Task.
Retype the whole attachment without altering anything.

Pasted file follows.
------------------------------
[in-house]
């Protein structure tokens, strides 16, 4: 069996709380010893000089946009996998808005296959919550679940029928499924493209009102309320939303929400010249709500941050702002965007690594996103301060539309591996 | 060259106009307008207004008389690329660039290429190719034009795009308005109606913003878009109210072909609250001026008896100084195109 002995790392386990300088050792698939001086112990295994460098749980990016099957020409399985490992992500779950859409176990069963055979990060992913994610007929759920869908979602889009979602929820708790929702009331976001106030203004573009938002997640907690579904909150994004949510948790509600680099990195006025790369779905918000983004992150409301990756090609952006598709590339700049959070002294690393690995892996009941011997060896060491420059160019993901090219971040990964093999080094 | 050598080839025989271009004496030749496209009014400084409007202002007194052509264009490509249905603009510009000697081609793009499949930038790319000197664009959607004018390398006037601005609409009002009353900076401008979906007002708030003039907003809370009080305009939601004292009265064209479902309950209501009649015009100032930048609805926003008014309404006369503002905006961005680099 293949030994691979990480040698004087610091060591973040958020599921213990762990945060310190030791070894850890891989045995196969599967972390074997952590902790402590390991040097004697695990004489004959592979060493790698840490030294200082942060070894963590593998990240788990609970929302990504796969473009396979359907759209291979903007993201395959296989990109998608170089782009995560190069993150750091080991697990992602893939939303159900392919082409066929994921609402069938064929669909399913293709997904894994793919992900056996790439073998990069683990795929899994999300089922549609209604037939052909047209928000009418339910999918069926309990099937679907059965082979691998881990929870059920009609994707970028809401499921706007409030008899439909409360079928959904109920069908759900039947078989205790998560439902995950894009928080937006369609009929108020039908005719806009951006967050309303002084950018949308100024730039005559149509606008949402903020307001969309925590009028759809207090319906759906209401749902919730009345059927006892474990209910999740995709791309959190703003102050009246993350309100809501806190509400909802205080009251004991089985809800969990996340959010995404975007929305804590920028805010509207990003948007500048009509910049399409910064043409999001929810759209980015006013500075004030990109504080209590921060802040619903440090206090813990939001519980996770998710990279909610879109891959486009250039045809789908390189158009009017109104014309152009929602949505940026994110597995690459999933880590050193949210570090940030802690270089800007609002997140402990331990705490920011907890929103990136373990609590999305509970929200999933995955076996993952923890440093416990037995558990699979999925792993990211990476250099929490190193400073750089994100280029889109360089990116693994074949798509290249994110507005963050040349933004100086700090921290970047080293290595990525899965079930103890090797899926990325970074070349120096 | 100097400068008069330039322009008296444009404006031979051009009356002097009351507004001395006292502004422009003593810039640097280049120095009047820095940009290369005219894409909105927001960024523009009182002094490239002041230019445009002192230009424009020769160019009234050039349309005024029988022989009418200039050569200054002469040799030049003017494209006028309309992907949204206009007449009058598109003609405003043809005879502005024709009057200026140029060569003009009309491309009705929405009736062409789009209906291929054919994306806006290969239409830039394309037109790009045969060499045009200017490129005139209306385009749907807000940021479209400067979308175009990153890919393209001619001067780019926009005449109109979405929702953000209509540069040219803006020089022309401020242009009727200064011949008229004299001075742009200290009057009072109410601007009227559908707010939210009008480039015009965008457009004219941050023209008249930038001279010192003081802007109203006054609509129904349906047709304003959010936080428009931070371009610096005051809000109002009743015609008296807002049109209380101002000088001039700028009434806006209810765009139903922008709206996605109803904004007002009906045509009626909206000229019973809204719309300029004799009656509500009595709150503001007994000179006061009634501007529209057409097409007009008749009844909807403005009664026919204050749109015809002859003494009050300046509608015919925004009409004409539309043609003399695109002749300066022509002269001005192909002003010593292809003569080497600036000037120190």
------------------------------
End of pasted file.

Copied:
[in-house]
């Protein structure tokens, strides 16, 4: 069996709380010893000089946009996998808005296959919550679940029928499924493209009102309320939303929400010249709500941050702002965007690594996103301060539309591996 | 060259106009307008207004008389690329660039290429190719034009795009308005109606913003878009109210072909609250001026008896100084195109 002995790392386990300088050792698939001086112990295994460098749980990016099957020409399985490992992500779950859409176990069963055979990060992913994610007929759920869908979602889009979602929820708790929702009331976001106030203004573009938002997640907690579904909150994004949510948790509600680099990195006025790369779905918000983004992150409301990756090609952006598709590339700049959070002294690393690995892996009941011997060896060491420059160019993901090219971040990964093999080094 | 050598080839025989271009004496030749496209009014400084409007202002007194052509264009490509249905603009510009000697081609793009499949930038790319000197664009959607004018390398006037601005609409009002009353900076401008979906007002708030003039907003809370009080305009939601004292009265064209479902309950209501009649015009100032930048609805926003008014309404006369503002905006961005680099 293949030994691979990480040698004087610091060591973040958020599921213990762990945060310190030791070894850890891989045995196969599967972390074997952590902790402590390991040097004697695990004489004959592979060493790698840490030294200082942060070894963590593998990240788990609970929302990504796969473009396979359907759209291979903007993201395959296989990109998608170089782009995560190069993150750091080991697990992602893939939303159900392919082409066929994921609402069938064929669909399913293709997904894994793919992900056996790439073998990069683990795929899994999300089922549609209604037939052909047209928000009418339910999918069926309990099937679907059965082979691998881990929870059920009609994707970028809401499921706007409030008899439909409360079928959904109920069908759900039947078989205790998560439902995950894009928080937006369609009929108020039908005719806009951006967050309303002084950018949308100024730039005559149509606008949402903020307001969309925590009028759809207090319906759906209401749902919730009345059927006892474990209910999740995709791309959190703003102050009246993350309100809501806190509400909802205080009251004991089985809800969990996340959010995404975007929305804590920028805010509207990003948007500048009509910049399409910064043409999001929810759209980015006013500075004030990109504080209590921060802040619903440090206090813990939001519980996770998710990279909610879109891959486009250039045809789908390189158009009017109104014309152009929602949505940026994110597995690459999933880590050193949210570090940030802690270089800007609002997140402990331990705490920011907890929103990136373990609590999305509970929200999933995955076996993952923890440093416990037995558990699979999925792993990211990476250099929490190193400073750089994100280029889109360089990116693994074949798509290249994110507005963050040349933004100086700090921290970047080293290595990525899965079930103890090797899926990325970074070349120096 | 100097400068008069330039322009008296444009404006031979051009009356002097009351507004001395006292502004422009003593810039640097280049120095009047820095940009290369005219894409909105927001960024523009009182002094490239002041230019445009002192230009424009020769160019009234050039349309005024029988022989009418200039050569200054002469040799030049003017494209006028309309992907949204206009007449009058598109003609405003043809005879502005024709009057200026140029060569003009009309491309009705929405009736062409789009209906291929054919994306806006290969239409830039394309037109790009045969060499045009200017490129005139209306385009749907807000940021479209400067979308175009990153890919393209001619001067780019926009005449109109979405929702953000209509540069040219803006020089022309401020242009009727200064011949008229004299001075742009200290009057009072109410601007009227559908707010939210009008480039015009965008457009004219941050023209008249930038001279010192003081802007109203006054609509129904349906047709304003959010936080428009931070371009610096005051809000109002009743015609008296807002049109209380101002000088001039700028009434806006209810765009139903922008709206996605109803904004007002009906045509009626909206000229019973809204719309300029004799009656509500009595709150503001007994000179006061009634501007529209057409097409007009008749009844909807403005009664026919204050749109015809002859003494009050300046509608015919925004009409004409539309043609003399695109002749300066022509002269001005192909002003010593292809003569080497600036000037120190």